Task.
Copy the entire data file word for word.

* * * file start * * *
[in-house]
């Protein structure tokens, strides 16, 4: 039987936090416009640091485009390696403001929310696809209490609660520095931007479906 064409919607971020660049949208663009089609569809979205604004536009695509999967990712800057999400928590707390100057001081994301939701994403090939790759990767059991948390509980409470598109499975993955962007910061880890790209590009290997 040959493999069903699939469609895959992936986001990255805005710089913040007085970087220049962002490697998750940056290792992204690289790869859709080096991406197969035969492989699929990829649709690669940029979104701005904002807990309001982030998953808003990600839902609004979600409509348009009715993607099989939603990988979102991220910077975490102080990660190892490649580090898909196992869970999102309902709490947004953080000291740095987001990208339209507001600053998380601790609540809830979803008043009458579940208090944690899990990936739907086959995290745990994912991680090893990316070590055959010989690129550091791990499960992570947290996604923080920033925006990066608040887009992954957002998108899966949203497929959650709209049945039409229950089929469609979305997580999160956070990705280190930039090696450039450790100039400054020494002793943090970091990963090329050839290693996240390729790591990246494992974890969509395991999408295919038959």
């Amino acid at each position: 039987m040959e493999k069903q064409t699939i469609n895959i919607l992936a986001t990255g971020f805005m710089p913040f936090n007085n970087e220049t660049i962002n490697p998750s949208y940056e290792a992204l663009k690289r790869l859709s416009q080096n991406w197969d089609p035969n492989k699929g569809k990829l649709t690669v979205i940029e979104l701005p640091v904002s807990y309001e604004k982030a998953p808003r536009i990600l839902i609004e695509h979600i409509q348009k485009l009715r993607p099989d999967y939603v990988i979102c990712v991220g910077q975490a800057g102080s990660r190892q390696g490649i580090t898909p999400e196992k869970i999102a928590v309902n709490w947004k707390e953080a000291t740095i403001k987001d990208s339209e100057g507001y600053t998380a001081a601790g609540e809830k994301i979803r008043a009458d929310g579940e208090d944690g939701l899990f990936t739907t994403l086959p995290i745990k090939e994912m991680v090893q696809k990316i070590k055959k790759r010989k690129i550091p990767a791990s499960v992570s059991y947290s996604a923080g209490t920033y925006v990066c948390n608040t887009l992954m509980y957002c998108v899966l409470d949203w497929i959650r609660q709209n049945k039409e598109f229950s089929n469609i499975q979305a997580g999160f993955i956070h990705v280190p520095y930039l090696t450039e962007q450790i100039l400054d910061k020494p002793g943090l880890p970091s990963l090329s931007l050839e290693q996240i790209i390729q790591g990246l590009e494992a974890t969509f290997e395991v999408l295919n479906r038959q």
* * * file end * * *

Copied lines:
[in-house]
């Protein structure tokens, strides 16, 4: 039987936090416009640091485009390696403001929310696809209490609660520095931007479906 064409919607971020660049949208663009089609569809979205604004536009695509999967990712800057999400928590707390100057001081994301939701994403090939790759990767059991948390509980409470598109499975993955962007910061880890790209590009290997 040959493999069903699939469609895959992936986001990255805005710089913040007085970087220049962002490697998750940056290792992204690289790869859709080096991406197969035969492989699929990829649709690669940029979104701005904002807990309001982030998953808003990600839902609004979600409509348009009715993607099989939603990988979102991220910077975490102080990660190892490649580090898909196992869970999102309902709490947004953080000291740095987001990208339209507001600053998380601790609540809830979803008043009458579940208090944690899990990936739907086959995290745990994912991680090893990316070590055959010989690129550091791990499960992570947290996604923080920033925006990066608040887009992954957002998108899966949203497929959650709209049945039409229950089929469609979305997580999160956070990705280190930039090696450039450790100039400054020494002793943090970091990963090329050839290693996240390729790591990246494992974890969509395991999408295919038959």
């Amino acid at each position: 039987m040959e493999k069903q064409t699939i469609n895959i919607l992936a986001t990255g971020f805005m710089p913040f936090n007085n970087e220049t660049i962002n490697p998750s949208y940056e290792a992204l663009k690289r790869l859709s416009q080096n991406w197969d089609p035969n492989k699929g569809k990829l649709t690669v979205i940029e979104l701005p640091v904002s807990y309001e604004k982030a998953p808003r536009i990600l839902i609004e695509h979600i409509q348009k485009l009715r993607p099989d999967y939603v990988i979102c990712v991220g910077q975490a800057g102080s990660r190892q390696g490649i580090t898909p999400e196992k869970i999102a928590v309902n709490w947004k707390e953080a000291t740095i403001k987001d990208s339209e100057g507001y600053t998380a001081a601790g609540e809830k994301i979803r008043a009458d929310g579940e208090d944690g939701l899990f990936t739907t994403l086959p995290i745990k090939e994912m991680v090893q696809k990316i070590k055959k790759r010989k690129i550091p990767a791990s499960v992570s059991y947290s996604a923080g209490t920033y925006v990066c948390n608040t887009l992954m509980y957002c998108v899966l409470d949203w497929i959650r609660q709209n049945k039409e598109f229950s089929n469609i499975q979305a997580g999160f993955i956070h990705v280190p520095y930039l090696t450039e962007q450790i100039l400054d910061k020494p002793g943090l880890p970091s990963l090329s931007l050839e290693q996240i790209i390729q790591g990246l590009e494992a974890t969509f290997e395991v999408l295919n479906r038959q």